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Reporting about sports might seem like a dream job, and in some ways, it is. Good sports reporters must be more than just fans who know the rosters; there is skill, talent and honing of the craft involved. Good sports reporters must understand the rules of the sports they cover, study the teams, turn around their work on a quick deadline, and ask pertinent questions of coaches and players in often difficult circumstances.
It's no guarantee, but chances are, if you are covering sports, you are a fan to some extent. This is why it's important to remain impartial to the events you are covering. When you let your rooting emotions get the best of you, you run the risk of both missing important data and coming across as unprofessional. Also, it's important to not judge a player or team on his past actions with the media when devising your questions or writing your article.
Coaches, athletes and, to some extent, even fans, can be a mercurial bunch. This is why it's important to craft your approach carefully when interviewing subjects. For example, notice the quiet, empathetic and respectful demeanor that reporters have on television when they are interviewing in the losing locker room.
Good sports reporters always are looking for a fresh, creative angle with their stories. All too often, story lines get beaten into the ground in the sports world. Not only does this turn off your readers, but it can lead to the coaches and athletes to thinking less of you, which can adversely affect future interviews. Even if you are writing a straightforward recap of a game, find a way to engage the readers with your lead.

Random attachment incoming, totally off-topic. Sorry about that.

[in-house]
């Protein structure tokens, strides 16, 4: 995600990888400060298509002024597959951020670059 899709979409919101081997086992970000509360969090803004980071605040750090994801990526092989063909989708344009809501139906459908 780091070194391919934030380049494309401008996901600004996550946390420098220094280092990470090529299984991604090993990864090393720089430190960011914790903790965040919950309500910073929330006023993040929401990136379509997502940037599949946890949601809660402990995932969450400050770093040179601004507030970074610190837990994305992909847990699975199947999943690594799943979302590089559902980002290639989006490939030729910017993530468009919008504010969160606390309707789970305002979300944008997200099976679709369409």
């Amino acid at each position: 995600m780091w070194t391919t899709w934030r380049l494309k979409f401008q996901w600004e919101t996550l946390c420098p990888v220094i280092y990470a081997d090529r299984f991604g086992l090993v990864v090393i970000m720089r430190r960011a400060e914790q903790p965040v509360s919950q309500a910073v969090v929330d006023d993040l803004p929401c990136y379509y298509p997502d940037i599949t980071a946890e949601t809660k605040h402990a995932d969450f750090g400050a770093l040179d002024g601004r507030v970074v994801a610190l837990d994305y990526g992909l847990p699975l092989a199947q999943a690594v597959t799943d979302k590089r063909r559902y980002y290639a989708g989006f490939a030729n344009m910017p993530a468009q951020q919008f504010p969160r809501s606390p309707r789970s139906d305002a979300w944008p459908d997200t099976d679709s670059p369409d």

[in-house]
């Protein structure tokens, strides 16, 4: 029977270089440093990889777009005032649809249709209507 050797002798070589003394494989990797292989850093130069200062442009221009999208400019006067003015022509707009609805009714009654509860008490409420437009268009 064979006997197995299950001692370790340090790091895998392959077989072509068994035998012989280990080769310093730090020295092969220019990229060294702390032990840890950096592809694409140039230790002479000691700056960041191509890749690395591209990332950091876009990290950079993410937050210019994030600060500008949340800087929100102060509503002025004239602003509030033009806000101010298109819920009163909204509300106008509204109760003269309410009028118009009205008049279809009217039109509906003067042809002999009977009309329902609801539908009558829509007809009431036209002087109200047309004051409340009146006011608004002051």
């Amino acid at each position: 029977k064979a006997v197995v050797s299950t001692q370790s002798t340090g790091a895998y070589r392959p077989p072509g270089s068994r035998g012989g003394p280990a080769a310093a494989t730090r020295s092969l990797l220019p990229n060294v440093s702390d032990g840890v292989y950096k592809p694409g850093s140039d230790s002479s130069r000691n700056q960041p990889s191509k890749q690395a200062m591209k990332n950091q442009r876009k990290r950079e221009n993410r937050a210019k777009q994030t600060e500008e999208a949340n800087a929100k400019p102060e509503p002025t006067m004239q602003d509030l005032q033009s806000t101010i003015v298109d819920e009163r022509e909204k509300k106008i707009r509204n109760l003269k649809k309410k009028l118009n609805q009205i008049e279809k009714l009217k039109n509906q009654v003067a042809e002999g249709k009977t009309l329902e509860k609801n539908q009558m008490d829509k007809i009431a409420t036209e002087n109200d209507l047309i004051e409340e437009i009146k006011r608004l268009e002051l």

Like countless reporters who are covering other news, sports reporters have to adjust to working odd hours. Even scheduled events are subject to change, as evidenced by baseball games getting rained out. Plus, there's the issue of overtime and/or extra innings. Oftentimes, a deadline is set for midnight no matter how long the game drags on. A good sports reporter will be able to create good copy even if she has to write it in 45 minutes. Also, she should be able to cover a variety of sports in several formats, be it feature stories, game recaps or previews.
Advanced technology has created a 24-hour news cycle that requires instant, up- to-the-minute updates. A good sports reporter will be able to effectively multitask when covering games, such as tweeting brief commentary and writing in-game blogs all while taking notes on the game itself for the actual recap to be written later. That said, he should be technologically proficient in order to quickly provide information in various formats.
Dave Stanley has covered sports, music and hard news since 2000. He has been published on CBSSports.com and various other websites. Stanley is also a feature writer for "WhatsUp!" magazine in Bellingham, Wash. He studied journalism at the University of Memphis.